Desire is a contract that you make with yourself to be unhappy until you get what you want. -- Naval RavikantWhen I was finishing my undergrad (in 2001), I remember thinking a $40,000 salary was a ton of money.
While in school, I made minimal income yet somehow went out on a regular basis. I wasn't suffering. In fact, that was a great period of time in my life. Still, I imagined the things I could do with a massive $40,000 income.
Soon after graduation, I was earning $42,000. I was rich! Or was I?
Fast forward to today. I couldn't even imagine how I'd survive on a $42,000 salary. I earn quite a bit more and I fight a constant battle to ensure my finances don't slide into a black hole.
What do I mean?
Money has a way of vanishing. The more you earn, the more things you think you need. Expectations rise and you can easily find yourself inadvertently living paycheck to paycheck.
Here's how people rationalize their increased spending:
"I make good money now so..."
- "...why not turn the heat up a little higher."
- "...why not move to a bigger house."
- "...why not buy that leather jacket."
- "...why not spend an extra $50 a month on a better car."
This is precisely why many high earners are actually quite broke. In fact, many high earners live precariously close to the edge of bankruptcy because they are so dependent on their paychecks to cover their massive monthly fixed costs.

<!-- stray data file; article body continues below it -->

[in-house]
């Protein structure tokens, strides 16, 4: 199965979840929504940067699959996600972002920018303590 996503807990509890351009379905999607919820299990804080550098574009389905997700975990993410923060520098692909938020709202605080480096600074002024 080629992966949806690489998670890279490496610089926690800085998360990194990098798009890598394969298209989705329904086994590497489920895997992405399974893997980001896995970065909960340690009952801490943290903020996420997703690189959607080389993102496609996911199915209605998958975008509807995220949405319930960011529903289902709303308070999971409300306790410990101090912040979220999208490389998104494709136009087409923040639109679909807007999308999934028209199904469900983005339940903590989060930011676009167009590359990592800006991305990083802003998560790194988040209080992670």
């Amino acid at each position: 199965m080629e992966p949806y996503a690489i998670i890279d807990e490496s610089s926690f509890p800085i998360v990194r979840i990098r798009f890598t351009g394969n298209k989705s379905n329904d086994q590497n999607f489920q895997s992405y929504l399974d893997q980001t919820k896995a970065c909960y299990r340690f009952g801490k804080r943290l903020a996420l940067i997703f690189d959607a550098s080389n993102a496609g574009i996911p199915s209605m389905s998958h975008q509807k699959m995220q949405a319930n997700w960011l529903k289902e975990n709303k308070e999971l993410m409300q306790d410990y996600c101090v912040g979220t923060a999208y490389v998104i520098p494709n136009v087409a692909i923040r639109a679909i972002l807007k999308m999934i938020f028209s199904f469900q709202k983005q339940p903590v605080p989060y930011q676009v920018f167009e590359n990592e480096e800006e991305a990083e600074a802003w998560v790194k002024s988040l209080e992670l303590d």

The true cost of graduating from a Ford to a Lexus, pleather to leather, campgrounds to Paris, a condo to a 3 bedroom detached is economic security and financial freedom. Financial freedom is only available to those who have assets tucked away in savings accounts, investments and real estate.
By spending your surplus you are trapping yourself in a cycle of financial dependency. You are locked into a job you might hate because you need it to make your monthly mortgage payments. This is the 'high income trap'.
It's easy to get stuck in this trap. Marketers and advertisers exploit your primal instincts to desire more. Your boss wants you to be up to your eyeballs in debt - that means he owns you. Your friends want you to live paycheck to paycheck because they lack self control and feel better knowing everyone else is just as irresponsible.
Stop. No matter what your income, I suggest you take a moment to look at all your expenses.
Are you spending to fulfill some unnecessary desire? Do the things you spend money on bring you happiness that lasts beyond a couple days?
The trappings of a consumerist society don't lead to happiness. Keeping up with the Joneses doesn't lead to happiness. Owning a bunch of stuff doesn't lead to happiness.
It's time to cut the crap from your life and start building some financial security so you can actually do what makes you happy.